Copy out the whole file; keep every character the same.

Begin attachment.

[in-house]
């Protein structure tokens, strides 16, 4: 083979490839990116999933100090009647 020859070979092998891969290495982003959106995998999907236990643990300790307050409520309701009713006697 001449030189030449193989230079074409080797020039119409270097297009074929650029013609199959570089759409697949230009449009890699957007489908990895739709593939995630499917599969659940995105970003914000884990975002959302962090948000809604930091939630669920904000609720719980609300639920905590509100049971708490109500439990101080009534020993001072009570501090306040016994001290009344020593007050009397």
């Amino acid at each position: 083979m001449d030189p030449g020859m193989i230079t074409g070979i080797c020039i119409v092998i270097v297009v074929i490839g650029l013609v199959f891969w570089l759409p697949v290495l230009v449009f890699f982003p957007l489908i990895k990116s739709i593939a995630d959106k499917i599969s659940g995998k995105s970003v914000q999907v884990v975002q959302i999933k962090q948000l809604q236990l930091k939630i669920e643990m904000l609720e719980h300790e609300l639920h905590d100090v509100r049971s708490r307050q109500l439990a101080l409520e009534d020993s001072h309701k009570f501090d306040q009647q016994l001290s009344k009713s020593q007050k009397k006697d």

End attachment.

[in-house]
């Protein structure tokens, strides 16, 4: 083979490839990116999933100090009647 020859070979092998891969290495982003959106995998999907236990643990300790307050409520309701009713006697 001449030189030449193989230079074409080797020039119409270097297009074929650029013609199959570089759409697949230009449009890699957007489908990895739709593939995630499917599969659940995105970003914000884990975002959302962090948000809604930091939630669920904000609720719980609300639920905590509100049971708490109500439990101080009534020993001072009570501090306040016994001290009344020593007050009397």
């Amino acid at each position: 083979m001449d030189p030449g020859m193989i230079t074409g070979i080797c020039i119409v092998i270097v297009v074929i490839g650029l013609v199959f891969w570089l759409p697949v290495l230009v449009f890699f982003p957007l489908i990895k990116s739709i593939a995630d959106k499917i599969s659940g995998k995105s970003v914000q999907v884990v975002q959302i999933k962090q948000l809604q236990l930091k939630i669920e643990m904000l609720e719980h300790e609300l639920h905590d100090v509100r049971s708490r307050q109500l439990a101080l409520e009534d020993s001072h309701k009570f501090d306040q009647q016994l001290s009344k009713s020593q007050k009397k006697d």